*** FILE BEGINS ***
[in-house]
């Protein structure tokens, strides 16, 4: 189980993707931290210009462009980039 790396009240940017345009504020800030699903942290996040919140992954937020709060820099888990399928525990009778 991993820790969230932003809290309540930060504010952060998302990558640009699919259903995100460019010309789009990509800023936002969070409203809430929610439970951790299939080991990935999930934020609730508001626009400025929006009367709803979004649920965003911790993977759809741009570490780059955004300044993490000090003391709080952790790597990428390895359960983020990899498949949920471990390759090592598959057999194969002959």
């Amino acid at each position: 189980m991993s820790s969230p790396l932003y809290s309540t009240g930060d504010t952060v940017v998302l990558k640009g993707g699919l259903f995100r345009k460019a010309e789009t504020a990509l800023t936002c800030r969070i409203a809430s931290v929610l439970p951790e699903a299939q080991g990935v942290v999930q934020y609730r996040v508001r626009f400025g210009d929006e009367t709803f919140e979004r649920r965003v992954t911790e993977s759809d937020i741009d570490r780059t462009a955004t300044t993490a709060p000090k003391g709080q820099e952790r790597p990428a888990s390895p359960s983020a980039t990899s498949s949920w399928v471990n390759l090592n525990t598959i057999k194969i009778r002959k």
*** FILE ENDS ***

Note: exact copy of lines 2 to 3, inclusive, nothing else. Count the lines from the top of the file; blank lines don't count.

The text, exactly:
């Protein structure tokens, strides 16, 4: 189980993707931290210009462009980039 790396009240940017345009504020800030699903942290996040919140992954937020709060820099888990399928525990009778 991993820790969230932003809290309540930060504010952060998302990558640009699919259903995100460019010309789009990509800023936002969070409203809430929610439970951790299939080991990935999930934020609730508001626009400025929006009367709803979004649920965003911790993977759809741009570490780059955004300044993490000090003391709080952790790597990428390895359960983020990899498949949920471990390759090592598959057999194969002959």
């Amino acid at each position: 189980m991993s820790s969230p790396l932003y809290s309540t009240g930060d504010t952060v940017v998302l990558k640009g993707g699919l259903f995100r345009k460019a010309e789009t504020a990509l800023t936002c800030r969070i409203a809430s931290v929610l439970p951790e699903a299939q080991g990935v942290v999930q934020y609730r996040v508001r626009f400025g210009d929006e009367t709803f919140e979004r649920r965003v992954t911790e993977s759809d937020i741009d570490r780059t462009a955004t300044t993490a709060p000090k003391g709080q820099e952790r790597p990428a888990s390895p359960s983020a980039t990899s498949s949920w399928v471990n390759l090592n525990t598959i057999k194969i009778r002959k």